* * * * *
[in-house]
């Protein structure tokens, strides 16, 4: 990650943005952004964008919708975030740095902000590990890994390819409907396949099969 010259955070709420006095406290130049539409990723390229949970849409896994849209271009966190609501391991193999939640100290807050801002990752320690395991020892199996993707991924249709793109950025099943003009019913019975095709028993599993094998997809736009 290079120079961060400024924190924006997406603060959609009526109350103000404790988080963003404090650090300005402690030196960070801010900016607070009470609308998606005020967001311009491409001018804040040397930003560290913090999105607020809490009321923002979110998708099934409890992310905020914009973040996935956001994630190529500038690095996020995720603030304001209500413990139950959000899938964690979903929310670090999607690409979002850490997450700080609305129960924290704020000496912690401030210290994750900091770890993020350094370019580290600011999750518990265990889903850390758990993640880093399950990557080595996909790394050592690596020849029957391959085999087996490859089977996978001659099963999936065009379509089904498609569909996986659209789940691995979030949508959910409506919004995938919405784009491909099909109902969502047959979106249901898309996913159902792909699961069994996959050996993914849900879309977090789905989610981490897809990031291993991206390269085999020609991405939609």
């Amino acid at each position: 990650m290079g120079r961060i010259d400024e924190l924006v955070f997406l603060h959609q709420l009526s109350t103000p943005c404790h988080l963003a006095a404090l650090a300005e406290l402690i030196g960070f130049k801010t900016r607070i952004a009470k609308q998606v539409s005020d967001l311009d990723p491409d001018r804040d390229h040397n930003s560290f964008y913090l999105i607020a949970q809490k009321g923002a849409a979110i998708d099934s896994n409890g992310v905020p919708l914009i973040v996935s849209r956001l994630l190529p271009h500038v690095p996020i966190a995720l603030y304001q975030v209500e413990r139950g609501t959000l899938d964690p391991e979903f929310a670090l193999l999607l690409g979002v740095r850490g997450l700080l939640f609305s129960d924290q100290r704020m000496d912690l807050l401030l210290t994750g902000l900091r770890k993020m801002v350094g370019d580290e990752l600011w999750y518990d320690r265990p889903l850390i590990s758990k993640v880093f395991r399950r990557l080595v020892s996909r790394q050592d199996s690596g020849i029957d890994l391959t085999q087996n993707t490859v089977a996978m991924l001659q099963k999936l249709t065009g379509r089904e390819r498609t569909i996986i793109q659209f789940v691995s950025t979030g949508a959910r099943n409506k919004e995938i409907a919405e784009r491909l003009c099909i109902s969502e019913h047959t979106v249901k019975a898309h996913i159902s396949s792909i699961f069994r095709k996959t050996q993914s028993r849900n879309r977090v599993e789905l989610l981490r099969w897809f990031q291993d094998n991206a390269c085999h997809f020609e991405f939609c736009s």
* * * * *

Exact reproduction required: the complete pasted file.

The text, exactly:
[in-house]
């Protein structure tokens, strides 16, 4: 990650943005952004964008919708975030740095902000590990890994390819409907396949099969 010259955070709420006095406290130049539409990723390229949970849409896994849209271009966190609501391991193999939640100290807050801002990752320690395991020892199996993707991924249709793109950025099943003009019913019975095709028993599993094998997809736009 290079120079961060400024924190924006997406603060959609009526109350103000404790988080963003404090650090300005402690030196960070801010900016607070009470609308998606005020967001311009491409001018804040040397930003560290913090999105607020809490009321923002979110998708099934409890992310905020914009973040996935956001994630190529500038690095996020995720603030304001209500413990139950959000899938964690979903929310670090999607690409979002850490997450700080609305129960924290704020000496912690401030210290994750900091770890993020350094370019580290600011999750518990265990889903850390758990993640880093399950990557080595996909790394050592690596020849029957391959085999087996490859089977996978001659099963999936065009379509089904498609569909996986659209789940691995979030949508959910409506919004995938919405784009491909099909109902969502047959979106249901898309996913159902792909699961069994996959050996993914849900879309977090789905989610981490897809990031291993991206390269085999020609991405939609």
């Amino acid at each position: 990650m290079g120079r961060i010259d400024e924190l924006v955070f997406l603060h959609q709420l009526s109350t103000p943005c404790h988080l963003a006095a404090l650090a300005e406290l402690i030196g960070f130049k801010t900016r607070i952004a009470k609308q998606v539409s005020d967001l311009d990723p491409d001018r804040d390229h040397n930003s560290f964008y913090l999105i607020a949970q809490k009321g923002a849409a979110i998708d099934s896994n409890g992310v905020p919708l914009i973040v996935s849209r956001l994630l190529p271009h500038v690095p996020i966190a995720l603030y304001q975030v209500e413990r139950g609501t959000l899938d964690p391991e979903f929310a670090l193999l999607l690409g979002v740095r850490g997450l700080l939640f609305s129960d924290q100290r704020m000496d912690l807050l401030l210290t994750g902000l900091r770890k993020m801002v350094g370019d580290e990752l600011w999750y518990d320690r265990p889903l850390i590990s758990k993640v880093f395991r399950r990557l080595v020892s996909r790394q050592d199996s690596g020849i029957d890994l391959t085999q087996n993707t490859v089977a996978m991924l001659q099963k999936l249709t065009g379509r089904e390819r498609t569909i996986i793109q659209f789940v691995s950025t979030g949508a959910r099943n409506k919004e995938i409907a919405e784009r491909l003009c099909i109902s969502e019913h047959t979106v249901k019975a898309h996913i159902s396949s792909i699961f069994r095709k996959t050996q993914s028993r849900n879309r977090v599993e789905l989610l981490r099969w897809f990031q291993d094998n991206a390269c085999h997809f020609e991405f939609c736009s």